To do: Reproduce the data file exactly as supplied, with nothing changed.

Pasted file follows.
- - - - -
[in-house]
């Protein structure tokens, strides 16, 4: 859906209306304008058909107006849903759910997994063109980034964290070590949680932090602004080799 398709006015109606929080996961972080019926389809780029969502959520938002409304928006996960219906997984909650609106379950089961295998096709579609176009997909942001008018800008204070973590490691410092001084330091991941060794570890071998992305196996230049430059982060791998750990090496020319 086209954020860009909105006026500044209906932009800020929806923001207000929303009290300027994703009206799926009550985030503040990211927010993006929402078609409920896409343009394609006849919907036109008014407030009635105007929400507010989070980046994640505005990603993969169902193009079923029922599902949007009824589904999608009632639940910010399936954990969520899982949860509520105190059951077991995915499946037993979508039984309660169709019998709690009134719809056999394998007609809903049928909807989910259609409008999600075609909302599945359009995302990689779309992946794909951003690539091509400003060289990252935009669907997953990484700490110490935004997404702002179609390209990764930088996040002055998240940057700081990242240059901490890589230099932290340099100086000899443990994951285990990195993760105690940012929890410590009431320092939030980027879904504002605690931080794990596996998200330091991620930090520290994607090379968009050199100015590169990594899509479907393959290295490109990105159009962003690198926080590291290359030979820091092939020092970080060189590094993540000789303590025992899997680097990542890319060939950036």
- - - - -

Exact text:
[in-house]
């Protein structure tokens, strides 16, 4: 859906209306304008058909107006849903759910997994063109980034964290070590949680932090602004080799 398709006015109606929080996961972080019926389809780029969502959520938002409304928006996960219906997984909650609106379950089961295998096709579609176009997909942001008018800008204070973590490691410092001084330091991941060794570890071998992305196996230049430059982060791998750990090496020319 086209954020860009909105006026500044209906932009800020929806923001207000929303009290300027994703009206799926009550985030503040990211927010993006929402078609409920896409343009394609006849919907036109008014407030009635105007929400507010989070980046994640505005990603993969169902193009079923029922599902949007009824589904999608009632639940910010399936954990969520899982949860509520105190059951077991995915499946037993979508039984309660169709019998709690009134719809056999394998007609809903049928909807989910259609409008999600075609909302599945359009995302990689779309992946794909951003690539091509400003060289990252935009669907997953990484700490110490935004997404702002179609390209990764930088996040002055998240940057700081990242240059901490890589230099932290340099100086000899443990994951285990990195993760105690940012929890410590009431320092939030980027879904504002605690931080794990596996998200330091991620930090520290994607090379968009050199100015590169990594899509479907393959290295490109990105159009962003690198926080590291290359030979820091092939020092970080060189590094993540000789303590025992899997680097990542890319060939950036």